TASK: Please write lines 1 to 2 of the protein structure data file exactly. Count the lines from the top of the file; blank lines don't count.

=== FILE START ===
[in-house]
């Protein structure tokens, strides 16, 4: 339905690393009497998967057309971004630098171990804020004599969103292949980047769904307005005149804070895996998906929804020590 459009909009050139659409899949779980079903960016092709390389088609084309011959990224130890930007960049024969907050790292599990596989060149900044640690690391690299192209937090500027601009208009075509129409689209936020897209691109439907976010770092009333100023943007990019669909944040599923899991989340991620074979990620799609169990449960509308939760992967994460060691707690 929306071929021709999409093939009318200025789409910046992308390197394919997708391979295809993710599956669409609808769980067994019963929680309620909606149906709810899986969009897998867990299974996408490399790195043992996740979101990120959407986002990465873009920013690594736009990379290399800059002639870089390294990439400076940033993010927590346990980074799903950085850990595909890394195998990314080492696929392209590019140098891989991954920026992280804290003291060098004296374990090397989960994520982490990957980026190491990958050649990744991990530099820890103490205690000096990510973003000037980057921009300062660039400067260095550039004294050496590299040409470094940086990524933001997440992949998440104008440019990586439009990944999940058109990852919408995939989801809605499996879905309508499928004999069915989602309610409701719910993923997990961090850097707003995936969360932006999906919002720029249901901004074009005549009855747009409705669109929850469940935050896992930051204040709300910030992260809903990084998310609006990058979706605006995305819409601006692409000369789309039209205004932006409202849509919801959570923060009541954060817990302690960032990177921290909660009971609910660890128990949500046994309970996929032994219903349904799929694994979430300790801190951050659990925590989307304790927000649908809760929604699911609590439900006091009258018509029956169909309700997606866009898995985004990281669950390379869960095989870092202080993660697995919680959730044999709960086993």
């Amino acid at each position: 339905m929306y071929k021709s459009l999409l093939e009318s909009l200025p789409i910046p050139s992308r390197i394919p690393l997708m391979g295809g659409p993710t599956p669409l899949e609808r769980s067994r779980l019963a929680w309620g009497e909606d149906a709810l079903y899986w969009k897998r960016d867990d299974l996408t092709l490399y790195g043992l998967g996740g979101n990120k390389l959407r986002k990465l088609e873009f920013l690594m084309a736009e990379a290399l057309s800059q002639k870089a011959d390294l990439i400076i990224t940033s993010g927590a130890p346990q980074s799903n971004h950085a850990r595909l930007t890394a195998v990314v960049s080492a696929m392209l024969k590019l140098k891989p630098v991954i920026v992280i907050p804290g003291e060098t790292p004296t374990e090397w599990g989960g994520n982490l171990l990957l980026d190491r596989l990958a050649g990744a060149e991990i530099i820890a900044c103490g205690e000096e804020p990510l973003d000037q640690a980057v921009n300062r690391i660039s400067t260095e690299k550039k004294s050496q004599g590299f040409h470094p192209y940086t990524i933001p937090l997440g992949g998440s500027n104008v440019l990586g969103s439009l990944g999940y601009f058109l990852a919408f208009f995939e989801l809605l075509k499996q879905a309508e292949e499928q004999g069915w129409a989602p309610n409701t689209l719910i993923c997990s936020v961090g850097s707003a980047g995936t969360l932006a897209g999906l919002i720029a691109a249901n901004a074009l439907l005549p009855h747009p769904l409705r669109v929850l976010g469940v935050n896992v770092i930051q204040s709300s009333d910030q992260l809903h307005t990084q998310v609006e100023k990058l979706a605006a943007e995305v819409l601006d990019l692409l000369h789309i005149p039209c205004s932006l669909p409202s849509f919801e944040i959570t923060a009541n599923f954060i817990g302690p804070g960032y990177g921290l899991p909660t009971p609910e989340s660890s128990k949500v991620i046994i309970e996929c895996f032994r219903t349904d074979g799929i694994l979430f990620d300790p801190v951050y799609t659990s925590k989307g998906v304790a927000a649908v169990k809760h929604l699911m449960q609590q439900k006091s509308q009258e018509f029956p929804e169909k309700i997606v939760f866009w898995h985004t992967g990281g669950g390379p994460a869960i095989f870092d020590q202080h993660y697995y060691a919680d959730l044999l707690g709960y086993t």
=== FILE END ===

[in-house]
């Protein structure tokens, strides 16, 4: 339905690393009497998967057309971004630098171990804020004599969103292949980047769904307005005149804070895996998906929804020590 459009909009050139659409899949779980079903960016092709390389088609084309011959990224130890930007960049024969907050790292599990596989060149900044640690690391690299192209937090500027601009208009075509129409689209936020897209691109439907976010770092009333100023943007990019669909944040599923899991989340991620074979990620799609169990449960509308939760992967994460060691707690 929306071929021709999409093939009318200025789409910046992308390197394919997708391979295809993710599956669409609808769980067994019963929680309620909606149906709810899986969009897998867990299974996408490399790195043992996740979101990120959407986002990465873009920013690594736009990379290399800059002639870089390294990439400076940033993010927590346990980074799903950085850990595909890394195998990314080492696929392209590019140098891989991954920026992280804290003291060098004296374990090397989960994520982490990957980026190491990958050649990744991990530099820890103490205690000096990510973003000037980057921009300062660039400067260095550039004294050496590299040409470094940086990524933001997440992949998440104008440019990586439009990944999940058109990852919408995939989801809605499996879905309508499928004999069915989602309610409701719910993923997990961090850097707003995936969360932006999906919002720029249901901004074009005549009855747009409705669109929850469940935050896992930051204040709300910030992260809903990084998310609006990058979706605006995305819409601006692409000369789309039209205004932006409202849509919801959570923060009541954060817990302690960032990177921290909660009971609910660890128990949500046994309970996929032994219903349904799929694994979430300790801190951050659990925590989307304790927000649908809760929604699911609590439900006091009258018509029956169909309700997606866009898995985004990281669950390379869960095989870092202080993660697995919680959730044999709960086993």